WINE WITH…Mac and Cheese Provençale
There is no doubt that good old American mac and cheese is one of the world’s great comfort foods. For an occasional change of pace we like to bring in the flavors of Provence by topping the dish with Provence’s emblematic trio: tomatoes, garlic and a pungent dose of herbs.
We also like the fact that this particular recipe is a variation on the standard mac and cheese preparation in that instead of pre-boiling the
macaroni, the uncooked pasta bakes right in the milk and cheese mixture until it is soft and succulent.
Mac and Cheese Provençale
2 tablespoons butter
3 cups whole milk (not skim or low fat)
1 cup whole milk cottage cheese
1 teaspoon Dijon mustard
1/8 teaspoon cayenne
½ teaspoon salt
freshly ground pepper
about 2 ½ cups grated sharp cheddar cheese
1 pound elbow macaroni or cavatappi
1 large or 2-3 smaller tomatoes, cut in ¼ inch slices
2-4 cloves garlic, finely minced
1 teaspoon thyme
½ teaspoon oregano
¼ teaspoon salt
1 tablespoon olive oil
Preheat the oven to 350°.
Grease a 6-cup baking dish with half the butter, reserving the rest.
Place the milk, cottage cheese, mustard, cayenne, ½ teaspoon of salt and some pepper in a blender and process until thoroughly blended. Pour the mixture into a large bowl and stir in 2 cups of the grated cheddar, reserving the remaining ½ cup. Cover the baking dish tightly (use foil if it has no lid) and bake for 30 minutes.
Uncover the pan and stir the macaroni. Arrange the tomatoes in a single layer on top of the pasta. Mix together the garlic, thyme, oregano, salt and olive oil, and spread each tomato slice with some of the mixture. Dot the pasta and tomatoes with the remaining butter and sprinkle the remaining cheese over the top. Return the dish to the oven, uncovered, and bake another 20-30 minutes or until it has begun to brown around the edges.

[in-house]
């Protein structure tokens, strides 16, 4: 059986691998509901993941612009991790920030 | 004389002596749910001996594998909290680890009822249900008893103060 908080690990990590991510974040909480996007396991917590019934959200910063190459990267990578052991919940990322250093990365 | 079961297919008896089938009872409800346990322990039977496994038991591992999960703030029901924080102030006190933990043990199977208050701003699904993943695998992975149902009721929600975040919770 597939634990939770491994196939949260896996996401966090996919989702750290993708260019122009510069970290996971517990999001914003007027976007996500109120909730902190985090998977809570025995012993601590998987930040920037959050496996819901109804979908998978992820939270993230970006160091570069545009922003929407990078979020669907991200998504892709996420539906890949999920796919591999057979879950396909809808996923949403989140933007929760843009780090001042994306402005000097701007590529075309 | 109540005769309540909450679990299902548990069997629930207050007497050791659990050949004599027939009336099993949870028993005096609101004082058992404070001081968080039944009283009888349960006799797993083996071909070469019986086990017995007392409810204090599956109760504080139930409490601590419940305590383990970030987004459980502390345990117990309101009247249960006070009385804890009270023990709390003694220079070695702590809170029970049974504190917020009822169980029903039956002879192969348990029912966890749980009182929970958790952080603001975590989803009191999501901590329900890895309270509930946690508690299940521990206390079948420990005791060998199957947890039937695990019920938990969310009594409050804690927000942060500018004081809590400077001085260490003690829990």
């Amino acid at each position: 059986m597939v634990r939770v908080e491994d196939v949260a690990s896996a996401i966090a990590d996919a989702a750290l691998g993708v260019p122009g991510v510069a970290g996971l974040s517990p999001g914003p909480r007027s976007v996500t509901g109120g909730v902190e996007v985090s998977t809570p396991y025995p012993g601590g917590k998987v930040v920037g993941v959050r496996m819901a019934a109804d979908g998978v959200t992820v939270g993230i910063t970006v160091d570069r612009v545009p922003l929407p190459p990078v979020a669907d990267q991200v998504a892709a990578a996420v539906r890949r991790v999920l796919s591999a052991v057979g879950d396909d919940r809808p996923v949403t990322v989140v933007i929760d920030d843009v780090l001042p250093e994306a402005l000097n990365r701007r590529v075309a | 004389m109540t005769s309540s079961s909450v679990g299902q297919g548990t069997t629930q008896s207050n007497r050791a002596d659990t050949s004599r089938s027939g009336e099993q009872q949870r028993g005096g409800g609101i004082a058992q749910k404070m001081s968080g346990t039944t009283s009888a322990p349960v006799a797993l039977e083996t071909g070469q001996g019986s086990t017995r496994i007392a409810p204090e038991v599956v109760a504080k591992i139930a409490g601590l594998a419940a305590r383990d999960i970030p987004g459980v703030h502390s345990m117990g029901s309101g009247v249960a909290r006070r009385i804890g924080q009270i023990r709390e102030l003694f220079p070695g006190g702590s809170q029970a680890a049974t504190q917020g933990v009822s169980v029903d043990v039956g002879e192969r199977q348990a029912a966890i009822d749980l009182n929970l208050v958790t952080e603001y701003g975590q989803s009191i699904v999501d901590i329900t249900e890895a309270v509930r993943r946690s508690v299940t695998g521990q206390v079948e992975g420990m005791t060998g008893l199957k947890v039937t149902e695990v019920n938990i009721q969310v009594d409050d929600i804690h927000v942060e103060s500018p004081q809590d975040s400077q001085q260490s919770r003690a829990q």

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This turns out to be a very adaptable dish when it comes to wine pairing. The creamy, cheesy sauce likes a rich white, while the garlicy tomatoes prefer a robust red. With the ingredients put together, both types of wine work just fine. Don’t go for too delicate a white or too tannic a red. Pretty much everything else should work just fine.
Because we think of mac and cheese as a weeknight dish, we limited the wines we tried to those with price tags under $25. We still found plenty to like.
Questions or comments? Contact us at Talkofthevine@gmail.com